After a childhood in the Hebrew National Orphan Home and a youth spent as a labor activist and merchant marine, Harry Fisher volunteered to fight fascism in Spain as a member of the Abraham Lincoln Brigade. He later served as a B-26 bomber turret gunner in WWII. Married to Ruth Goldstein in 1939, they worked together for nearly 50 years at the Soviet News Agency, TASS, he in telecommunications, she as a research librarian and office manager. They shared an office, a daily walk to work, and a passion for life. They dedicated their lives to each other, their children and grandchildren, and to making the world a better place. Ruth died in 1993 after convincing Harry to write a book about his extraordinary experiences in the Spanish Civil War and helping get the project started. Published in 1998, his memoir Comrades led to speaking tours in the US, as well as Spain and Germany in response to great interest prompted by Spanish and German editions of the book. Just a week before his death, Harry finished the manuscript for his second book, Legacy. Negotiations are under way for the US edition. He is survived by his son and daughter and their families, including three grandchildren, and a still-growing number of fellow activists and loving comrades. After collapsing at the antiwar demonstration, he was taken to St. Vincent's Hospital, where he briefly regained consciousness and recalled being in the same hospital 70 years earlier to receive stitches after being beaten by police on a union picket line. Harry was truly an inspiration to everyone he met. He will be sorely missed by his family and the incredible number of people he touched in his short 92 years. Harry Fisher, 92, soldier, pacifist, writer, and lifelong activist, died Saturday, March 22, 2003 after participating in an antiwar demonstration in New York City.
- Submitted by Fraser Ottanelli
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How I Became An Atheist
by Harry Fischer
I was very, very religious as a young boy, having been raised in an orthodox, extremely religious Jewish orphanage.
We said prayer before each meal, after each meal, always wearing a hat ordained by Jewish law. We went to the synagogue twice a day, in the morning and in the evening to pray. On Saturday mornings, we spent the four hours before noon praying in the synagogue and on Jewish holidays, we spent from six to eight hours in the synagogue, praying.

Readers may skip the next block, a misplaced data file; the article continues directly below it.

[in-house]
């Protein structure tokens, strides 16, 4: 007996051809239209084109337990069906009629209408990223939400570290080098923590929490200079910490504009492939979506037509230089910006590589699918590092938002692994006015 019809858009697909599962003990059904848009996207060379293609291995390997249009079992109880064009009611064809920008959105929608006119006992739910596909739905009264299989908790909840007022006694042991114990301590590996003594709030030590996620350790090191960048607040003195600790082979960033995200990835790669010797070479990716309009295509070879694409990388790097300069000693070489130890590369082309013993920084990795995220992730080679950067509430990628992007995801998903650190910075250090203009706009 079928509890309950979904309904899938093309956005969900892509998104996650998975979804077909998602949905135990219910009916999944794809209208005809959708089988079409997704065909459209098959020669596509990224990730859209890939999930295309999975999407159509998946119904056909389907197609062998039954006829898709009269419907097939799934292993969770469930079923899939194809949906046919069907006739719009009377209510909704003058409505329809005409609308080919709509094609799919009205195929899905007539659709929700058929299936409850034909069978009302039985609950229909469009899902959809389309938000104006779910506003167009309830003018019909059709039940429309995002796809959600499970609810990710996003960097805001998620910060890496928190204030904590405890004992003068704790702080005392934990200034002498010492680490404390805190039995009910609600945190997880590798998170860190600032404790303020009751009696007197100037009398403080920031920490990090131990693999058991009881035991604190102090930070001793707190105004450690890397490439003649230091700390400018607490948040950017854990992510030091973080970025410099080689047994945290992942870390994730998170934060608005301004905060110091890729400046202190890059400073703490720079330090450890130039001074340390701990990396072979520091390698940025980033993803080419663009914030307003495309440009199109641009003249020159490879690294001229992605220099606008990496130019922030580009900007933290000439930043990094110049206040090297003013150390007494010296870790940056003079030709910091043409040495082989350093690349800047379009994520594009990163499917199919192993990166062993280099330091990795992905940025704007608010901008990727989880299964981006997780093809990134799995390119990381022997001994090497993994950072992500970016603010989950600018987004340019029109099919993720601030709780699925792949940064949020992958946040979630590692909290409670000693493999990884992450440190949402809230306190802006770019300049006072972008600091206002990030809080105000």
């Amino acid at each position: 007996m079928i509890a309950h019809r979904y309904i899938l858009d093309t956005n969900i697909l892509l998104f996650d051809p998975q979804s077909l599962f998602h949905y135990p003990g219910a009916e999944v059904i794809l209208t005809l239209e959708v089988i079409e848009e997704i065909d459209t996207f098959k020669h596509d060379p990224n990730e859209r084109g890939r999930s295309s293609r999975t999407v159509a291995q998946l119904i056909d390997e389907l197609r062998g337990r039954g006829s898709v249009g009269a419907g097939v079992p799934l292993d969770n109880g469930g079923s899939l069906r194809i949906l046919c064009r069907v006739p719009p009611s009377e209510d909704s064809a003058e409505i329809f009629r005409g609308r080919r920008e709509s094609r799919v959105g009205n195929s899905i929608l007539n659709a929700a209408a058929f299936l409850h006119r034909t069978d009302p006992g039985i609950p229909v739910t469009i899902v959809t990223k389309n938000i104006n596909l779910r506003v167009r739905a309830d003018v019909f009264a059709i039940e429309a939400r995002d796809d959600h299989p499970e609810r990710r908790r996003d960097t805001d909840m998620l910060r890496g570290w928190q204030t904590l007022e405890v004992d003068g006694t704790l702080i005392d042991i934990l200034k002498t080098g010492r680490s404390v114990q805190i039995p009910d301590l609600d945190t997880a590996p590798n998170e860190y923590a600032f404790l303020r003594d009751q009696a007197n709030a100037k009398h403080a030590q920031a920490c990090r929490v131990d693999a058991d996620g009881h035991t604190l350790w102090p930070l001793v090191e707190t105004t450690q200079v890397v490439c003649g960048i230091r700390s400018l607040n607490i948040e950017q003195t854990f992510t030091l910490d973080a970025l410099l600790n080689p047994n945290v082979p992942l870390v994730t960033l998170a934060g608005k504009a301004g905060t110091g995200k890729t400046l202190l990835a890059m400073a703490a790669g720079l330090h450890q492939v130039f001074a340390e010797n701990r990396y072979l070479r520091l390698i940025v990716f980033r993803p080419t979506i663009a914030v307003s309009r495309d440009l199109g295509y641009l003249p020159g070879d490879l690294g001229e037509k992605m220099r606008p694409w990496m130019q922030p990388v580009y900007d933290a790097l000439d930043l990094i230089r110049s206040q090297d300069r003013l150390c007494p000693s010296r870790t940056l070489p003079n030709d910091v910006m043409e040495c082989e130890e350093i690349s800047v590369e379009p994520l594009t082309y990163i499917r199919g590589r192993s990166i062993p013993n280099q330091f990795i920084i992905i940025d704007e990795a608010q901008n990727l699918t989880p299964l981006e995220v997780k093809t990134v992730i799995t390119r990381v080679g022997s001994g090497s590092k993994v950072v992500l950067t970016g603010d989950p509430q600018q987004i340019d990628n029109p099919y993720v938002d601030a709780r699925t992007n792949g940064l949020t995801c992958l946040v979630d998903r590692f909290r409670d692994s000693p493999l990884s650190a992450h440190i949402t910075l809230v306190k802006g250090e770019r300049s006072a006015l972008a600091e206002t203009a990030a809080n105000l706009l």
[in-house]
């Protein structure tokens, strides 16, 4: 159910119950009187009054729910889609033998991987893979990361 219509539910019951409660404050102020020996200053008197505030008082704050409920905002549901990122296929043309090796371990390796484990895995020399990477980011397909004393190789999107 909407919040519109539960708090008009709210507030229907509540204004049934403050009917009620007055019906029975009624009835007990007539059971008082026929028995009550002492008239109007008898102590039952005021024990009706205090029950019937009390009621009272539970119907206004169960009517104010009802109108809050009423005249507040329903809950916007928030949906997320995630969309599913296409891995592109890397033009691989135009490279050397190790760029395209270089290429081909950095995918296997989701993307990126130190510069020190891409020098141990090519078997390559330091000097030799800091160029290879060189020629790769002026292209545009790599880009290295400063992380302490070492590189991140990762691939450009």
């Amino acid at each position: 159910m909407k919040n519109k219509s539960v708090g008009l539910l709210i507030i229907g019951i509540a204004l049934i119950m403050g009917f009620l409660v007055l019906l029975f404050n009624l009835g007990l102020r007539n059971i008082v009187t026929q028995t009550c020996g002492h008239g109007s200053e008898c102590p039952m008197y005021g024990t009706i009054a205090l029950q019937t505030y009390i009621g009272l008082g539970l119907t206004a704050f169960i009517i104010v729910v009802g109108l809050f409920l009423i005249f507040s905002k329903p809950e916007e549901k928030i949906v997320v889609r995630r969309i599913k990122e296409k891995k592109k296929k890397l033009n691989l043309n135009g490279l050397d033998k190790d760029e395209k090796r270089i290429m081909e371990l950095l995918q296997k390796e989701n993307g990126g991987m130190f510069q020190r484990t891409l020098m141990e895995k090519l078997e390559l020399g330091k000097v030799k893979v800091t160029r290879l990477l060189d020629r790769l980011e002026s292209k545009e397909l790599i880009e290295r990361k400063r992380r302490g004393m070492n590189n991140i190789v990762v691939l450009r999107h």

There was one problem with all this: we never knew what we were saying when we prayed. You see, we prayed in Hebrew. We spent an hour and a half daily in Hebrew school — mainly learning how to read Hebrew — so that we could say our prayers in Hebrew from the prayer book. We never learned what the words meant, but we became very proficient in reading our prayers. And I must say that I said those prayers with feeling, with emotion, beating my chest and bending the upper part of my body, swaying back and forth. For a while, for many years actually, I felt good praying to God, even though I didn’t know what I was saying to Him. After all, I was doing something good — I was saying my prayers.
One winter day, something happened in that synagogue that changed my whole life. On this particular day, on a Saturday, I woke up feeling lousy. My throat was sore, my body ached, my head ached. I must have had a high fever, but I didn’t know what fever meant as I never had my temperature taken in the 13 years of my life. I couldn’t eat breakfast and I went to the synagogue for the four hours of prayer.
My head ached so bad that I couldn’t read the prayers that day. I looked upwards and asked God to forgive me, because I really believed in Him. But I had to go through the motions of praying, or I would be punished. So while standing at one point during the services, I looked at a page in the book, rocked back and forth, beat my chest and counted quite loudly — too loud — “One, two, three, four, five, six, seven, eight, nine, ten.” Over and over again, I counted. Even doing that was difficult, as I felt so bad.
Suddenly, I felt a rabbit punch on the back of my neck. I saw stars dancing in front of my eyes and my head pained me so much. Rabbi Chafetz, better known as “Kid Fritz,” or “two-foot-nothing” — was standing in the pew behind me, and he heard me counting.
“You filthy goy,” he shouted. “You dirty Christian.” He dragged me by the collar into the aisle, threw me to the floor, stomped me, kicked me in the head and all over my body, until I felt that I would die. During all this, the praying by the rest of the boys became louder and with more feeling. They were scared.
Then he chased me out of the synagogue, saying something to the effect that I had sinned enough for one day and that I better pray to God for forgiveness.
I went to the empty gymnasium, lay on a bench, wiped the blood and tears from my face, and in spite of my pain and anger, I began to think. First of all, didn’t the Rabbi sin? After all, beating up a person so viciously was work, and work on the Sabbath was a sin.
But the thing that bothered me the most, the thing that I thought of the most, was what in the world was so evil, so sinful, about not praying? Of not saying words that I didn’t know the meaning of anyway? What was so bad about that? I said those prayers hundreds — nay, thousands of times. At least, when I counted, that was in a language that I understood.
Since then, I began to hate the Rabbi and everything he stood for. I spent the rest of my two years in the orphanage sneaking out of the synagogue every chance I had, and I never, never prayed again, not in the orphan home and not even in the trenches in Europe where I spent some time in two wars.
But I really should thank Rabbi “two-foot-nothing.” He helped me to think — to really think for the first time in my life. ¥¥